2). Schedule your motivation
Go to bed and wake up at the same time each day. Exercise on the same days and at the same time. Grocery shop, meal prep and eat the same few healthy meals over and over again. Until consistency is built, keep things simple and familiar.
3). Get feedback
This is where your habit tracker comes in.
4). Make it hurt a little
We’re often motivated because we know the consequences of not doing something can be painful or uncomfortable. Don’t go to work equals don’t get paid and live on the street. Don’t take the trash out means a stinky home and flys.
It’s counter-intuitive but I say make it hurt. Make a list of the possible consequences for not following through on the behaviors you’re trying to establish. Or better yet, try the 4 crazy questions.
Doing the thing.
- What are the benefits of doing the thing?
- What are the disadvantages of doing the thing?
The status quo.
- What are the benefits of staying the status quo?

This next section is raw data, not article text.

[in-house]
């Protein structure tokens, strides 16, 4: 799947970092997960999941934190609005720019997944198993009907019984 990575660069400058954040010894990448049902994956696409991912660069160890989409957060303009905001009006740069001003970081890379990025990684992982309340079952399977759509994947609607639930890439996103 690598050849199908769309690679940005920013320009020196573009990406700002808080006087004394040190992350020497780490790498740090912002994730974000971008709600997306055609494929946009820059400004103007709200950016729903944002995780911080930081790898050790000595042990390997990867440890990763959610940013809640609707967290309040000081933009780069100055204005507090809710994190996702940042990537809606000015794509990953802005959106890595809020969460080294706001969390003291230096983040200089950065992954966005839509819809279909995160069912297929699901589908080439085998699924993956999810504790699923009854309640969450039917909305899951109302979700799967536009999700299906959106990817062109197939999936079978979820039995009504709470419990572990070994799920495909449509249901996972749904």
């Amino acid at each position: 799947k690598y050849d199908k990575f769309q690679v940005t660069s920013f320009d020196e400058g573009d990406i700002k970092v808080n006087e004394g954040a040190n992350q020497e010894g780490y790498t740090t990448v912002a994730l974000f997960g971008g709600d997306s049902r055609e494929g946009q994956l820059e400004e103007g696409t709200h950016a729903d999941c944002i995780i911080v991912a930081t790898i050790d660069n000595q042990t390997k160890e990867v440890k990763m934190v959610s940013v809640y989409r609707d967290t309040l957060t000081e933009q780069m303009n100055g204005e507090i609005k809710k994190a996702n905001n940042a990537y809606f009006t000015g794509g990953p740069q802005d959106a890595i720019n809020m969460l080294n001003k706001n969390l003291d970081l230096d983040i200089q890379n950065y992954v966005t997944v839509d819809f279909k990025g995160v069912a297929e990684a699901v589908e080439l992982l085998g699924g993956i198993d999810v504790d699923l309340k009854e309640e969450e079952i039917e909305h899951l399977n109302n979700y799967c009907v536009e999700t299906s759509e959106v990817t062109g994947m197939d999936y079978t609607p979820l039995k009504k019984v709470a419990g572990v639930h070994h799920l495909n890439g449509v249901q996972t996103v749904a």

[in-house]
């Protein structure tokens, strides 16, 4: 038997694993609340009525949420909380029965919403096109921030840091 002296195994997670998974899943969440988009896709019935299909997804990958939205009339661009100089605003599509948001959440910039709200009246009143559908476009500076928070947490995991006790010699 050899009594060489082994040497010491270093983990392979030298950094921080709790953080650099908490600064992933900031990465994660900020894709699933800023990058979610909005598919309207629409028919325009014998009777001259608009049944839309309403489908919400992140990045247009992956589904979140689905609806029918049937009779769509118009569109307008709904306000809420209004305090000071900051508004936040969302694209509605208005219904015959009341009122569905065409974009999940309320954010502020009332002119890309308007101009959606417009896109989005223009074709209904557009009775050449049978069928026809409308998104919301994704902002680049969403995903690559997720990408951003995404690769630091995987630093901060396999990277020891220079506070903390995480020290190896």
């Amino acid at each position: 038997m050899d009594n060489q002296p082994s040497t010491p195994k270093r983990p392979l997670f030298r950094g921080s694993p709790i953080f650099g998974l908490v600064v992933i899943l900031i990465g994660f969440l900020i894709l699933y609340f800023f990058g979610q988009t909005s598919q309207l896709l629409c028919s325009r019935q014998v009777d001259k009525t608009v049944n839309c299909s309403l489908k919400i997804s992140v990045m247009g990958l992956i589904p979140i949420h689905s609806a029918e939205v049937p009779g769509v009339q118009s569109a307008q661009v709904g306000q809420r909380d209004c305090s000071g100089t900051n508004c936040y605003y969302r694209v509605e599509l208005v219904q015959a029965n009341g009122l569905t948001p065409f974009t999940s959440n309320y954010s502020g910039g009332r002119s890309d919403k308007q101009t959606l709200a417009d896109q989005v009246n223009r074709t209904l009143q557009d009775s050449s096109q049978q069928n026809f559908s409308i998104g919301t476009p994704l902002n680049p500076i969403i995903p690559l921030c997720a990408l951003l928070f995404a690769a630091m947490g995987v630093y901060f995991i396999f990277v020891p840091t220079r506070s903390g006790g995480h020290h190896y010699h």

- What are the disadvantages of staying the status quo?
5). Uncover the real reason behind your lack of motivation
If you always seem to have a hard time staying motivated to exercise and eat well, it might be time to review your beliefs around your body, what it takes to live a healthier lifestyle, and whether or not you’re pursuing it in a way that is enjoyable to you.
This may involve tapping into some uncomfortable emotions. It may involve being very honest with yourself. It may take someone else to call you out on your own bullshit.
6). Just do something
Ultimately it comes down to taking action. No matter how big or small. If you can’t do your full workout do half. If you can’t do half do 10 push-ups.
Let’s imagine a future where you have changed in a really awesome way. Like, you’ve gotten into shape, and now you get to do some cool stuff, like maybe take that hiking trip you want. Think about all the good things you imagine happening there.
Do something. Anything.
Resources for creating healthy habits
Well, that was something now wasn’t it? Hopefully, you’re all set up for creating healthy habits. If not, you can blame me. I’m cool with it.
I’d like to leave you with valuable resources if you’re interested in learning more about creating healthy habits.
- Tiny Habits, B.J. Fogg
- Atomic Habits, James Clear
- The Power of Habit, Charles Duhigg
- Core 4 downloadable habit tracker
Photo by My Life Journal on Unsplash